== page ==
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|Birthrates alarm Israel|
|04/23/02 at 20:10:32|
Some Palestinians see population boom as best weapon
By Tom Hundley
Tribune foreign correspondent
Published April 21, 2002
SHUAFAT REFUGEE CAMP, West Bank -- Married at 15, she gave birth to her first child less than a year later. Six months ago, she gave birth to her eighth. Fatima Shaher, a 31-year-old Palestinian with dark eyes and an easy smile, loves children. She said she expects to have more.
In recent weeks, Israel has been unnerved by a ferocious wave of suicide bombings that has turned the simple act of boarding a city bus or eating in a crowded restaurant into an existential calculation. But some Israelis say that ticking beneath the surface of the violent confrontation between Arab and Jew is a silent bomb, a demographic bomb.
Shaher and other Palestinian women are producing babies at one of the highest rates in the world. While Israelis are alarmed by the trend, Palestinians have mixed views. Some see it as their ultimate weapon; Palestinian leader Yasser Arafat once referred to Palestinian mothers as his "biological bomb." Others see the explosive birthrate as a catastrophe that will keep the Palestinians mired in poverty and despair.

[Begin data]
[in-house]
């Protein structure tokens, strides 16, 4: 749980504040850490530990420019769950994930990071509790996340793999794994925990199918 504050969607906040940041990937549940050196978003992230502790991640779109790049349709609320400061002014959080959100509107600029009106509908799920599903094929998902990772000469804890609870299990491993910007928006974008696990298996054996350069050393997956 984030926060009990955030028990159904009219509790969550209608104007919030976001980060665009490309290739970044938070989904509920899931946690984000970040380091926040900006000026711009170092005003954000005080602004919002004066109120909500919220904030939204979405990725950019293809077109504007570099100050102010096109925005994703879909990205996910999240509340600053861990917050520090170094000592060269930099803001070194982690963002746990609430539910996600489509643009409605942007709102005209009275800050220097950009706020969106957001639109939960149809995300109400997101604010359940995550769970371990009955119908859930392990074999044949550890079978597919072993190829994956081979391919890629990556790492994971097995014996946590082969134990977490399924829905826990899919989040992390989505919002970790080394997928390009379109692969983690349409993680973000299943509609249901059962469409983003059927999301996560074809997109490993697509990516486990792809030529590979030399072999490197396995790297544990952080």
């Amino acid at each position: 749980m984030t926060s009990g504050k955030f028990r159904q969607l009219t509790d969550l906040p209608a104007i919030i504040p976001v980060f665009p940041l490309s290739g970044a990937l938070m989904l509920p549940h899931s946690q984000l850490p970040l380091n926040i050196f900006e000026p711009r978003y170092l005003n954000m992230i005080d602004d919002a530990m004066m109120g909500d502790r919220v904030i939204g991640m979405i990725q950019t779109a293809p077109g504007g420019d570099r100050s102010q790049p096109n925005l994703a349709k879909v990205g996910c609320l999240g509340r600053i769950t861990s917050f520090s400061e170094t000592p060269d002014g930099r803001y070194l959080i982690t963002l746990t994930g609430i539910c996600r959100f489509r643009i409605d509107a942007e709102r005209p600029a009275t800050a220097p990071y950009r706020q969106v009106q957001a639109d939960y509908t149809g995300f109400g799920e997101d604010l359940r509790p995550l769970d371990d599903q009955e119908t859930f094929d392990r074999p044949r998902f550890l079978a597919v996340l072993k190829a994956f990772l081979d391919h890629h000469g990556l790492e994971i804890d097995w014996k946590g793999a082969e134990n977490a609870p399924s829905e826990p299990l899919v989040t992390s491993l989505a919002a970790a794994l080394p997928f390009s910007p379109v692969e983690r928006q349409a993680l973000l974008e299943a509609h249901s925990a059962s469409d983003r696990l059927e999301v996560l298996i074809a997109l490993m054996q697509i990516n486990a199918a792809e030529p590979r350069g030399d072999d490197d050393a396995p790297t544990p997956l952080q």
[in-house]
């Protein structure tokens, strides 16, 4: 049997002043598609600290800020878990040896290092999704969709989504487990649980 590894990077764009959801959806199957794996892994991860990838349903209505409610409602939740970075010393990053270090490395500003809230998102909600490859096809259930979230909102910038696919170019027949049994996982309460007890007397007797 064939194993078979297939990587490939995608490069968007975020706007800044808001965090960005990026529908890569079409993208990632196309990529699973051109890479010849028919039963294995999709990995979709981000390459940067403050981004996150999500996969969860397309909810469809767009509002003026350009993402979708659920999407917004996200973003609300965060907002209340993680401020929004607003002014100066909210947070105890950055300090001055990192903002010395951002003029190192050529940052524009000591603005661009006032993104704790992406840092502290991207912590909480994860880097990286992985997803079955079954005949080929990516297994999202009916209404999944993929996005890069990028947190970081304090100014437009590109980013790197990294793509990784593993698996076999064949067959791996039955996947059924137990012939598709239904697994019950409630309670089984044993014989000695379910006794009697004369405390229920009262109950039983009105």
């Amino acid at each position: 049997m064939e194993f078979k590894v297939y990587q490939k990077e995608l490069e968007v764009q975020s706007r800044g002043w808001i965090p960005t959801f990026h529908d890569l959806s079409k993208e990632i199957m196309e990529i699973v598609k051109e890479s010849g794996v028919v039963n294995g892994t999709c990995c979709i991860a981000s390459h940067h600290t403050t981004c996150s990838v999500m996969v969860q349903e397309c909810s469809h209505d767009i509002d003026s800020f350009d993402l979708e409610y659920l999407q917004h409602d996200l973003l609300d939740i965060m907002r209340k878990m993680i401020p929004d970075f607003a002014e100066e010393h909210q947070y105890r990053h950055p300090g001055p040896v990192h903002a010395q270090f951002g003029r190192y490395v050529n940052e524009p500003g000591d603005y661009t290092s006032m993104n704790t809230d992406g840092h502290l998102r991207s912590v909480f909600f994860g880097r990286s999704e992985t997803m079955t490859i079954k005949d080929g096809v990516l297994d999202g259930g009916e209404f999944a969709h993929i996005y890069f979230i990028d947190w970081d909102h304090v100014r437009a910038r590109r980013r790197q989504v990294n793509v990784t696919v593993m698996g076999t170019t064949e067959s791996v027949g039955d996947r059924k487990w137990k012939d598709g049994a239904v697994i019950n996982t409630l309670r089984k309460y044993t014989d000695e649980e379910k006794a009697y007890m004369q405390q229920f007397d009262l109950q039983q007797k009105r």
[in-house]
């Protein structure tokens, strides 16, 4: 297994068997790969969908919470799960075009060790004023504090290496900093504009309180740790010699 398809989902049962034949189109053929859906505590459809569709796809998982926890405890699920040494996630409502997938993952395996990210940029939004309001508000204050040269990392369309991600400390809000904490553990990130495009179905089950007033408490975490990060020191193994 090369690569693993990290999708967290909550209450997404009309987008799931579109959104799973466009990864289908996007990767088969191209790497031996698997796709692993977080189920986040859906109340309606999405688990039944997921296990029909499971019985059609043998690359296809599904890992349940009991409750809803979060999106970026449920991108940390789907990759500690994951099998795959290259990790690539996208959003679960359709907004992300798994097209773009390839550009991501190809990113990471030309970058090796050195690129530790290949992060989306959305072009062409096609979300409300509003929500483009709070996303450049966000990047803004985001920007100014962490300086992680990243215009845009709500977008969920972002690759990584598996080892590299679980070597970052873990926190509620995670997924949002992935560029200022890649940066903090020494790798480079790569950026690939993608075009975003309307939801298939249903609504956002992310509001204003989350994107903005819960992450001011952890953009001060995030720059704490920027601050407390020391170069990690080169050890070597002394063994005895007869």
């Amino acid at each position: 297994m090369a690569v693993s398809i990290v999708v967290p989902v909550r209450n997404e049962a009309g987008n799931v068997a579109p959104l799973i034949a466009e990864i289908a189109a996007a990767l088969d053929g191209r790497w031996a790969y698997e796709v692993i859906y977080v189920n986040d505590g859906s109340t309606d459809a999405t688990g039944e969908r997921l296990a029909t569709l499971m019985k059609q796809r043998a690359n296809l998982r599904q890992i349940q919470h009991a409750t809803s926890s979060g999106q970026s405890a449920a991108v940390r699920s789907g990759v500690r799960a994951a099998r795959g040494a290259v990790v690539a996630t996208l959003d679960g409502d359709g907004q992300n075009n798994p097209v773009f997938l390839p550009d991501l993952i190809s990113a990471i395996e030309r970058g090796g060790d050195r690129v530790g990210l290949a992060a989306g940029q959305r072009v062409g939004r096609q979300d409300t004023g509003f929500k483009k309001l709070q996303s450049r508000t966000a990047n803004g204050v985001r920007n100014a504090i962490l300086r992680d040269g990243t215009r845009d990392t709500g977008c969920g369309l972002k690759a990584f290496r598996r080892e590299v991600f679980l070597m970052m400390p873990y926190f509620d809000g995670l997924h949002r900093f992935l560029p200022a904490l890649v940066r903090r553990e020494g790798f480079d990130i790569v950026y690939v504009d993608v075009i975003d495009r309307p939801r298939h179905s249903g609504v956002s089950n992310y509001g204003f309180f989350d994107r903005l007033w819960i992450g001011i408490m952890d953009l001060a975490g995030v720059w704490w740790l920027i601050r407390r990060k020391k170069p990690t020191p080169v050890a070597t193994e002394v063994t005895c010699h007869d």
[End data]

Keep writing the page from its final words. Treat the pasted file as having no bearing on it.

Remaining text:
Among Palestinians living in the West Bank and Gaza Strip, the annual birthrate is 40 for every 1,000 people; among Palestinians living in Israel, it drops slightly, to 36 per 1,000. The birthrate among Jews across the region is 18.3 per 1,000--high by European standards but less than half that of the Palestinians.
At the moment, the population--Israel and the Palestinian territories--is roughly balanced between Arabs and Jews. But as the competition intensifies for scarce living space and water resources, the Palestinians are on the brink of a population explosion that would swamp the Jewish populace in less than a generation.
Area is already crowded
The dry, narrow strip of land between the Jordan River and the Mediterranean Sea already is overcrowded with 9.7 million people. Arnon Sofer, a demographer at Israel's Haifa University, predicted last year that by 2020 the number of people living on the land will swell to 15.2 million, 58 percent of them non-Jews.